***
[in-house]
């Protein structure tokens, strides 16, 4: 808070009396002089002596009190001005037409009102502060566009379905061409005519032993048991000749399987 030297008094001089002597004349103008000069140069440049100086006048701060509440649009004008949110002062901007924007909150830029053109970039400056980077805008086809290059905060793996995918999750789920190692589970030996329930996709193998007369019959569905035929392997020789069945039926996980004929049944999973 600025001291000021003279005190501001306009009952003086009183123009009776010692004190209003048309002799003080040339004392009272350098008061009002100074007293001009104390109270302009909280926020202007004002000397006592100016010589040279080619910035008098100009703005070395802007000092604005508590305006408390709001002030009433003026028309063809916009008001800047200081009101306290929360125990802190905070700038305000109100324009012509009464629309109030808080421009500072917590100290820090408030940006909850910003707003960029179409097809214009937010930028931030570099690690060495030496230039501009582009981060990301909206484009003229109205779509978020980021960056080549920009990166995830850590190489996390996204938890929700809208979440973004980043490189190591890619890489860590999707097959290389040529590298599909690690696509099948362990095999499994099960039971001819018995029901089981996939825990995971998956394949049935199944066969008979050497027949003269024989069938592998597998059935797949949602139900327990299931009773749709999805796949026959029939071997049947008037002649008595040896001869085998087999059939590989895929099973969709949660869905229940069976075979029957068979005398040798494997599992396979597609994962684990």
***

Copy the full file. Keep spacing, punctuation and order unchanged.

[in-house]
């Protein structure tokens, strides 16, 4: 808070009396002089002596009190001005037409009102502060566009379905061409005519032993048991000749399987 030297008094001089002597004349103008000069140069440049100086006048701060509440649009004008949110002062901007924007909150830029053109970039400056980077805008086809290059905060793996995918999750789920190692589970030996329930996709193998007369019959569905035929392997020789069945039926996980004929049944999973 600025001291000021003279005190501001306009009952003086009183123009009776010692004190209003048309002799003080040339004392009272350098008061009002100074007293001009104390109270302009909280926020202007004002000397006592100016010589040279080619910035008098100009703005070395802007000092604005508590305006408390709001002030009433003026028309063809916009008001800047200081009101306290929360125990802190905070700038305000109100324009012509009464629309109030808080421009500072917590100290820090408030940006909850910003707003960029179409097809214009937010930028931030570099690690060495030496230039501009582009981060990301909206484009003229109205779509978020980021960056080549920009990166995830850590190489996390996204938890929700809208979440973004980043490189190591890619890489860590999707097959290389040529590298599909690690696509099948362990095999499994099960039971001819018995029901089981996939825990995971998956394949049935199944066969008979050497027949003269024989069938592998597998059935797949949602139900327990299931009773749709999805796949026959029939071997049947008037002649008595040896001869085998087999059939590989895929099973969709949660869905229940069976075979029957068979005398040798494997599992396979597609994962684990």